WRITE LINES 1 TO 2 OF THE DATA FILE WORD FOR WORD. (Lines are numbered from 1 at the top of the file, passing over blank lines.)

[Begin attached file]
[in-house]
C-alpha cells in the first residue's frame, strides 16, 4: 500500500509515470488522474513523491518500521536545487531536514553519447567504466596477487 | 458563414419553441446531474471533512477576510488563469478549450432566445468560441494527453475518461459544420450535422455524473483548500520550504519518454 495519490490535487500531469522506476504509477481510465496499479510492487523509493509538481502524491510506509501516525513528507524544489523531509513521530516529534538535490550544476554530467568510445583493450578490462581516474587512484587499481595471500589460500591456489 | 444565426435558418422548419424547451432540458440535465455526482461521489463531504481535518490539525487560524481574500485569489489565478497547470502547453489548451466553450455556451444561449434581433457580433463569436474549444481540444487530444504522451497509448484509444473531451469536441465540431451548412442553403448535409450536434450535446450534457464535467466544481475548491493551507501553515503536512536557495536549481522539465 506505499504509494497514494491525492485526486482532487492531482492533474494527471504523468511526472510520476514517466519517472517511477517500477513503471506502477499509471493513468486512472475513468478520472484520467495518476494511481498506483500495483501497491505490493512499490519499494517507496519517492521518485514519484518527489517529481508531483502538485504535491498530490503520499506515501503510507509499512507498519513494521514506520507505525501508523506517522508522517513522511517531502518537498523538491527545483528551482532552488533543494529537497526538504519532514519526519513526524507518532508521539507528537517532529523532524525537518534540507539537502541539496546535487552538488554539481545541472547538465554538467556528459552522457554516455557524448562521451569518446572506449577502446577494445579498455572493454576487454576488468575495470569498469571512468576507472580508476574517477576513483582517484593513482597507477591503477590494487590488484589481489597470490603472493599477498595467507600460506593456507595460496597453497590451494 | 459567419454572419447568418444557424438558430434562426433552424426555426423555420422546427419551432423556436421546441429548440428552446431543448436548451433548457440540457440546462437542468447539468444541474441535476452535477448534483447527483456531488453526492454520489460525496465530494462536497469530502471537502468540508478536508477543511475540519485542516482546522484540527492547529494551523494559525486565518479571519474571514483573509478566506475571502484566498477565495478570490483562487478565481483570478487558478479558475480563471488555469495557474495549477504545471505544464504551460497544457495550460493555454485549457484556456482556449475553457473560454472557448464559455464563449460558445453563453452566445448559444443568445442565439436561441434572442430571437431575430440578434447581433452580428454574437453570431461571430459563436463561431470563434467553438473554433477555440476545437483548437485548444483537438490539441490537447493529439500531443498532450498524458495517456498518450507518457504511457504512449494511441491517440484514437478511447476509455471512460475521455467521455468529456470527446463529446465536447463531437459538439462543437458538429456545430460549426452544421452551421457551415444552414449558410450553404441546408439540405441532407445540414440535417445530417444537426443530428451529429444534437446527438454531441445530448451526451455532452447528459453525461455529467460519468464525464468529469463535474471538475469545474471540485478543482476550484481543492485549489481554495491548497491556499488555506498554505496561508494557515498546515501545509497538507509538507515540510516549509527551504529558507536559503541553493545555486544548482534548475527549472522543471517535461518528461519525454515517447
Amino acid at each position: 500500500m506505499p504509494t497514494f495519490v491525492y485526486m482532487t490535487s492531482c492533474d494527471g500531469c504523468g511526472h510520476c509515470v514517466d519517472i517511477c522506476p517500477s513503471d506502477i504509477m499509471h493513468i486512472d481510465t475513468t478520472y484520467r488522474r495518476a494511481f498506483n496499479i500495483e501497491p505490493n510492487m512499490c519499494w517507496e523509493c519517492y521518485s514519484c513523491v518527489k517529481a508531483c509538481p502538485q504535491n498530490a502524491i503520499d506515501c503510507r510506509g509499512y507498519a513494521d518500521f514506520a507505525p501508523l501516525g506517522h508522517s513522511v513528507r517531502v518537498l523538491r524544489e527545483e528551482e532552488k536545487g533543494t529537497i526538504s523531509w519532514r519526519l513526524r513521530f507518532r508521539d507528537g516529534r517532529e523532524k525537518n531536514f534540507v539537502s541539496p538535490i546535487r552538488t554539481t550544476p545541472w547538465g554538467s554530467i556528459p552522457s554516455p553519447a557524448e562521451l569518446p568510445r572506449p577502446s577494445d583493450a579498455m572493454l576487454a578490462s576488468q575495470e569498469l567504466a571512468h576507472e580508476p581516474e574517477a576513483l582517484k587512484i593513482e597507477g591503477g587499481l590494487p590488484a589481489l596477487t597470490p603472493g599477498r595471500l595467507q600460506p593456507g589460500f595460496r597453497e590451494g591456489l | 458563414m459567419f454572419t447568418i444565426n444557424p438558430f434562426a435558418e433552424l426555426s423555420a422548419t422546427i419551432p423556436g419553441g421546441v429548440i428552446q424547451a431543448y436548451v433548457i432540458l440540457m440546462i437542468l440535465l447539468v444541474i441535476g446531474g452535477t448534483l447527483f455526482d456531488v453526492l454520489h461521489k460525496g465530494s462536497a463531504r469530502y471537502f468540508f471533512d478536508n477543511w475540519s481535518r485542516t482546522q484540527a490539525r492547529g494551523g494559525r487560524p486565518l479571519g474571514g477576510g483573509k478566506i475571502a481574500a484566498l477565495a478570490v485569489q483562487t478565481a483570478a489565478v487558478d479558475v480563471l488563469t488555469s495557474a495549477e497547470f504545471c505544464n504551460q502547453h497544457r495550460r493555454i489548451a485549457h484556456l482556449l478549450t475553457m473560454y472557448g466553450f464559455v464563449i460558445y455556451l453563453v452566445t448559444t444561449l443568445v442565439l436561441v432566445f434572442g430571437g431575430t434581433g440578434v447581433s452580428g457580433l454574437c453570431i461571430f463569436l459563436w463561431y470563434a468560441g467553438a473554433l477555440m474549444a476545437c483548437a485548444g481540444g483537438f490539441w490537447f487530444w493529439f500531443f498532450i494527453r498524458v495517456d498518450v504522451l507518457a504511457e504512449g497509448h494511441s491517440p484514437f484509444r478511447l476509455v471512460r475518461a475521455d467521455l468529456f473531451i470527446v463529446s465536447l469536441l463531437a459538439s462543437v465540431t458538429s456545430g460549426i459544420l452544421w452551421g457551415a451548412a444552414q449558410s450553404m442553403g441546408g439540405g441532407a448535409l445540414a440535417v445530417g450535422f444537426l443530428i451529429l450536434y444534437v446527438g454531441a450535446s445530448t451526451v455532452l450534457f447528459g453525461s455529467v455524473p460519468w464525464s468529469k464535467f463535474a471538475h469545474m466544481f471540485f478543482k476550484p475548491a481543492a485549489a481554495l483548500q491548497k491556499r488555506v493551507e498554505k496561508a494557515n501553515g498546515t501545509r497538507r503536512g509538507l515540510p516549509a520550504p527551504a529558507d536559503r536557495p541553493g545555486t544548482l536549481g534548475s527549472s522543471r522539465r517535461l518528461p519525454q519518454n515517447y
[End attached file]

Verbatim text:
[in-house]
C-alpha cells in the first residue's frame, strides 16, 4: 500500500509515470488522474513523491518500521536545487531536514553519447567504466596477487 | 458563414419553441446531474471533512477576510488563469478549450432566445468560441494527453475518461459544420450535422455524473483548500520550504519518454 495519490490535487500531469522506476504509477481510465496499479510492487523509493509538481502524491510506509501516525513528507524544489523531509513521530516529534538535490550544476554530467568510445583493450578490462581516474587512484587499481595471500589460500591456489 | 444565426435558418422548419424547451432540458440535465455526482461521489463531504481535518490539525487560524481574500485569489489565478497547470502547453489548451466553450455556451444561449434581433457580433463569436474549444481540444487530444504522451497509448484509444473531451469536441465540431451548412442553403448535409450536434450535446450534457464535467466544481475548491493551507501553515503536512536557495536549481522539465 506505499504509494497514494491525492485526486482532487492531482492533474494527471504523468511526472510520476514517466519517472517511477517500477513503471506502477499509471493513468486512472475513468478520472484520467495518476494511481498506483500495483501497491505490493512499490519499494517507496519517492521518485514519484518527489517529481508531483502538485504535491498530490503520499506515501503510507509499512507498519513494521514506520507505525501508523506517522508522517513522511517531502518537498523538491527545483528551482532552488533543494529537497526538504519532514519526519513526524507518532508521539507528537517532529523532524525537518534540507539537502541539496546535487552538488554539481545541472547538465554538467556528459552522457554516455557524448562521451569518446572506449577502446577494445579498455572493454576487454576488468575495470569498469571512468576507472580508476574517477576513483582517484593513482597507477591503477590494487590488484589481489597470490603472493599477498595467507600460506593456507595460496597453497590451494 | 459567419454572419447568418444557424438558430434562426433552424426555426423555420422546427419551432423556436421546441429548440428552446431543448436548451433548457440540457440546462437542468447539468444541474441535476452535477448534483447527483456531488453526492454520489460525496465530494462536497469530502471537502468540508478536508477543511475540519485542516482546522484540527492547529494551523494559525486565518479571519474571514483573509478566506475571502484566498477565495478570490483562487478565481483570478487558478479558475480563471488555469495557474495549477504545471505544464504551460497544457495550460493555454485549457484556456482556449475553457473560454472557448464559455464563449460558445453563453452566445448559444443568445442565439436561441434572442430571437431575430440578434447581433452580428454574437453570431461571430459563436463561431470563434467553438473554433477555440476545437483548437485548444483537438490539441490537447493529439500531443498532450498524458495517456498518450507518457504511457504512449494511441491517440484514437478511447476509455471512460475521455467521455468529456470527446463529446465536447463531437459538439462543437458538429456545430460549426452544421452551421457551415444552414449558410450553404441546408439540405441532407445540414440535417445530417444537426443530428451529429444534437446527438454531441445530448451526451455532452447528459453525461455529467460519468464525464468529469463535474471538475469545474471540485478543482476550484481543492485549489481554495491548497491556499488555506498554505496561508494557515498546515501545509497538507509538507515540510516549509527551504529558507536559503541553493545555486544548482534548475527549472522543471517535461518528461519525454515517447